Summer is right around the bend, and for me, that means it’s reading season.
This blog is to announce I’m kicking off a summer book club (mostly to incentivize myself to read titles I’ve been begrudgingly putting off due to grad school). And while I’ll have to stuff Games of Thrones and Harry Potter onto the back shelf just a little bit longer, the following titles will be paired with interesting guest speakers to accompany what’s most likely to be engaging and spirited conversation!
The plan is to meet up once per month to discuss a title. We’ll do it in the office, as with our Speakeasy and with snacks and beverages provided. We’ll kick each event off at 6 p.m. to give people more time to unwind after a long day. I have three guest speakers lined up. I’ll even turn on the a/c!
Here are the titles – dates and times to follow soon, but get cracking on the first – we’ll do the craic’ing in July (Irish joke. Not funny).
July: The Immortal Irishman by Timothy Egan
The Immortal Irishman is the Irish-American story, with all its twists and triumphs, is told through the improbable life of one man. A dashing young orator during the Great Famine of the 1840s, in which a million of his Irish countrymen died, Thomas Francis Meagher led a failed uprising against British rule, for which he was banished to a Tasmanian prison colony. He escaped and six months later was heralded in the streets of New York — the revolutionary hero, back from the dead, at the dawn of the great Irish immigration to America. Meagher’s rebirth in America included his leading the newly formed Irish Brigade from New York in many of the fiercest battles of the Civil War — Bull Run, Antietam, Fredericksburg. Twice shot from his horse while leading charges, left for dead in the Virginia mud, Meagher’s dream was that Irish-American troops, seasoned by war, would return to Ireland and liberate their homeland from British rule. The hero’s last chapter, as territorial governor of Montana, was a romantic quest for a true home in the far frontier. His death has long been a mystery to which Egan brings haunting, colorful new evidence.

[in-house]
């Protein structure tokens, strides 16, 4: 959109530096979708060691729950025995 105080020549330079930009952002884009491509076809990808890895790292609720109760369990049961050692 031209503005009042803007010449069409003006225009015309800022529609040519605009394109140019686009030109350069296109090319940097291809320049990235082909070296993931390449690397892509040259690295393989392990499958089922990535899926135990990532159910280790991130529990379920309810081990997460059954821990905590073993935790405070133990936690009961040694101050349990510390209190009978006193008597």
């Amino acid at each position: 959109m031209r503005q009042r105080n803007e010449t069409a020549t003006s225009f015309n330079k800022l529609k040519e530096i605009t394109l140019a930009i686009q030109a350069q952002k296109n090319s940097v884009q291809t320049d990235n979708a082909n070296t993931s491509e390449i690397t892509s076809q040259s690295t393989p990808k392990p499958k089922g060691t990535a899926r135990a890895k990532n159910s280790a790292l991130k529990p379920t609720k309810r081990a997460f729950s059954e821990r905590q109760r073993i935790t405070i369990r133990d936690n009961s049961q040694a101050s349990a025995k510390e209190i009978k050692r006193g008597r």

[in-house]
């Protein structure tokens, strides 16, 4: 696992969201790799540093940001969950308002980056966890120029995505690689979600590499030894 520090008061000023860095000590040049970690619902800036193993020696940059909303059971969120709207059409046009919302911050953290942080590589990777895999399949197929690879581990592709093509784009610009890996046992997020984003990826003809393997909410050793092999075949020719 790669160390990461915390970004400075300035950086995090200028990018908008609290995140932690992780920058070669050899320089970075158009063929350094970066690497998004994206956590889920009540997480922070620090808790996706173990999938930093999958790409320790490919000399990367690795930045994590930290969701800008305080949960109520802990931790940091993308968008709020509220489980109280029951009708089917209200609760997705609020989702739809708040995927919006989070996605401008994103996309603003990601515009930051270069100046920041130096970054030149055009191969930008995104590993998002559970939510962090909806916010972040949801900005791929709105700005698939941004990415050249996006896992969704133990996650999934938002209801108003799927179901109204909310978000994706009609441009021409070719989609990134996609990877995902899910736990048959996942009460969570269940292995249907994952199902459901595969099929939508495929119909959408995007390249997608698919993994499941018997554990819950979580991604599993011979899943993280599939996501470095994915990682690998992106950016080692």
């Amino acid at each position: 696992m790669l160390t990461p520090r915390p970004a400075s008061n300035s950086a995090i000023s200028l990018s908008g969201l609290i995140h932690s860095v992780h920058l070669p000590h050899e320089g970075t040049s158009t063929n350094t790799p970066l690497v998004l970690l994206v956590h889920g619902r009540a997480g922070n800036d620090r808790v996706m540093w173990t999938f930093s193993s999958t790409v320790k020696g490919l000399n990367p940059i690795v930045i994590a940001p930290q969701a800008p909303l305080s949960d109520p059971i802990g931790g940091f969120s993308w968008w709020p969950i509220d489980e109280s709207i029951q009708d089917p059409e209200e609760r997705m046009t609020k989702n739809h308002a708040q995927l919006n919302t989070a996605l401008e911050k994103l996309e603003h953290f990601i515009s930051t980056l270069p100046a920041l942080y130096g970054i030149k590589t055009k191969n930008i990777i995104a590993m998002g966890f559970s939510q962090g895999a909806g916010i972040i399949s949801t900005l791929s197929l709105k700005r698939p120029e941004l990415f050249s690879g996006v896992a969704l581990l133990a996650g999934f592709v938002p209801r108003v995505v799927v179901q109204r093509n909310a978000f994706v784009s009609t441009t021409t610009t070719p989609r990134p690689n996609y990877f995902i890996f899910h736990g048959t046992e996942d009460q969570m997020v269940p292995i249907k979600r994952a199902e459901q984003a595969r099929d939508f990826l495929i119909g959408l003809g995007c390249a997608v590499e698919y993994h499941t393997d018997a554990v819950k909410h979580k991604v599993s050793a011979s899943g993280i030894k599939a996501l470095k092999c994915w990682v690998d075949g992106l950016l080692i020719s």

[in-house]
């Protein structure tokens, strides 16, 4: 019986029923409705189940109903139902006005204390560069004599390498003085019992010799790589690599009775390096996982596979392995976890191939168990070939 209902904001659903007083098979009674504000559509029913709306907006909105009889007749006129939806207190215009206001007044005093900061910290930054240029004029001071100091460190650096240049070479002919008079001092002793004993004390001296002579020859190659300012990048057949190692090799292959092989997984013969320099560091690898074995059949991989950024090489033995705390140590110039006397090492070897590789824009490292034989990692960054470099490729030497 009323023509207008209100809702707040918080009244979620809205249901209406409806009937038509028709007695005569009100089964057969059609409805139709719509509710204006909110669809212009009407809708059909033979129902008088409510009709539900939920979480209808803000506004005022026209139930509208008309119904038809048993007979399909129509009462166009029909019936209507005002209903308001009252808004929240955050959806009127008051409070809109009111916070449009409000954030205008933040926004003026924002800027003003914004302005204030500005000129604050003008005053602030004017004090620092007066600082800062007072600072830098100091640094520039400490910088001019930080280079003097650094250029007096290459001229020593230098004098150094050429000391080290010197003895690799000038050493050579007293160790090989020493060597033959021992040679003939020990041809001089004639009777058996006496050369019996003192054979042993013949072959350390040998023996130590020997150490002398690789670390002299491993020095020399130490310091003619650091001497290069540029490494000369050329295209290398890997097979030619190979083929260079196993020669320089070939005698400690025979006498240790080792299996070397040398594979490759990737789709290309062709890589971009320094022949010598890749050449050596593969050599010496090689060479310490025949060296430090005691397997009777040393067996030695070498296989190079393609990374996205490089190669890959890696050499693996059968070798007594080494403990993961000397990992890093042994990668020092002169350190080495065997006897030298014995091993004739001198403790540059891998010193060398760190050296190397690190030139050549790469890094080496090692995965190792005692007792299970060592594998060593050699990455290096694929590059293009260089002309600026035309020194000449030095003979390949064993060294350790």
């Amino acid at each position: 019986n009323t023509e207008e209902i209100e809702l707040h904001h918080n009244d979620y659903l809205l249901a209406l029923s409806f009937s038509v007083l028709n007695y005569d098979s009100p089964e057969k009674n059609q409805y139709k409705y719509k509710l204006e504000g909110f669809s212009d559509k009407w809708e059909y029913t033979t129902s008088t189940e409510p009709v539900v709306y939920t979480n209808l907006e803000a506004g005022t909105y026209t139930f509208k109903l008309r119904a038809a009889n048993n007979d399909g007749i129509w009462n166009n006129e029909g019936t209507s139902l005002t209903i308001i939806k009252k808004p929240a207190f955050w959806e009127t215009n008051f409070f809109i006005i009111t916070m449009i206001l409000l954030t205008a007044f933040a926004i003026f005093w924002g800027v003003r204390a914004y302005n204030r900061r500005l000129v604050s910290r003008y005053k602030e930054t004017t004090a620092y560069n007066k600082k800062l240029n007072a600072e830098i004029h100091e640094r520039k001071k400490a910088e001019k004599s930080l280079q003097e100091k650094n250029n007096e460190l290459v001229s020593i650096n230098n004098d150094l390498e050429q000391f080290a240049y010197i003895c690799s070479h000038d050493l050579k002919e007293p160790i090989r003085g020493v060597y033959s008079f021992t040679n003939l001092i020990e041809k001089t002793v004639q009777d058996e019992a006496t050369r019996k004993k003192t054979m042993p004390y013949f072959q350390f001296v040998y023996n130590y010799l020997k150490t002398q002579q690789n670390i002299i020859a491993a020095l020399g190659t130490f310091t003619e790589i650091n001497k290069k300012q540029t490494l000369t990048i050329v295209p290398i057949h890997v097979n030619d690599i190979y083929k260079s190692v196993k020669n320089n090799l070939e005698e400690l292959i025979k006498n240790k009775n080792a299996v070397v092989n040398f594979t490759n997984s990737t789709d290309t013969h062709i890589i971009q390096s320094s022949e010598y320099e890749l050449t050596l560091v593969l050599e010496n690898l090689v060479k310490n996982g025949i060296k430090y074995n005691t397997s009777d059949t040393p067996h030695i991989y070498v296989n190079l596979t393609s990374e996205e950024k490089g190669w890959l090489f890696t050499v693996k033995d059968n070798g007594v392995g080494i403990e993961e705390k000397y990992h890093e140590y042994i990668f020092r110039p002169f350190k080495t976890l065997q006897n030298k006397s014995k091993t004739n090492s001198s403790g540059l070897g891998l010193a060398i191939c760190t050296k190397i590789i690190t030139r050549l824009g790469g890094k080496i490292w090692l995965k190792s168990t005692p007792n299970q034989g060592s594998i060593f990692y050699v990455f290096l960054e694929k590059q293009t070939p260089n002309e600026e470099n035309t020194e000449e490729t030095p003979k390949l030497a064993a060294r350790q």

In addition to a discussion, we’ll have a thought leader from the Portland chapter of the Ancient Order of Hibernians to share news of fundraising efforts for Portland’s Famine Memorial – currently the only such memorial located on the West Coast.
August: Hard to Grip by Emil DeAndreis
In 2008, after a record-breaking career as a D1 college baseball player, Emil DeAndreis’ life seemed set: He was twenty-three, in great shape, and had just been offered a contract to pitch professionally in Europe. Then his body fell apart. It started with elbow stiffness, then swelling in his wrist. Soon, his fingers were too bloated to grip a baseball. He had Rheumatoid Arthritis, a disease that causes swelling and eventual deterioration of the joints, mostly targeting old people and women. Hard To Grip tells the story of a young man’s body giving out when he needs it most. It chronicles an ascending sports career, the ups and downs of life in the NCAA, and the challenges of letting go of pro baseball due to a dehumanizing condition. In a series of humorous anecdotes, Emil takes the reader on his bittersweet journey of a young man’s having to grapple with an “old woman’s disease.” From striking out future major leaguer All Stars, to sitting in support groups; from breaking university records, to barely making it up the stairs; from language barriers with Chinese healers to figuring out how to be employed as a vegetable, this book unveils the disease with humor and fearless honesty through the eyes of an unlikely victim. This memoir is an honest, rueful and at times hilarious story about learning to come to terms with a new reality, and an inspiring account of how Emil learned to run with the disease and not from it.
Emil will be joining us during the second week of August. More details to come!
September: Eve of a Hundred Midnights by Bill Lascher
Eve of a Hundred Midnights is the unforgettable true story of two married journalists on an island-hopping run for their lives across the Pacific after the Fall of Manila during World War II—a saga of love, adventure, and danger. On New Year’s Eve, 1941, just three weeks after the attack on Pearl Harbor, the Japanese were bombing the Philippine capital of Manila, where journalists Mel and Annalee Jacoby had married just a month earlier. The couple had worked in China as members of a tight community of foreign correspondents with close ties to Chinese leaders; if captured by invading Japanese troops, they were certain to be executed. Racing to the docks just before midnight, they barely escaped on a freighter—the beginning of a tumultuous journey that would take them from one island outpost to another. While keeping ahead of the approaching Japanese, Mel and Annalee covered the harrowing war in the Pacific Theater—two of only a handful of valiant and dedicated journalists reporting from the region.
Bill Lascher is a local Portland author and irregular Speakeasy attendee. He’ll join us during the second week of September. More details to come!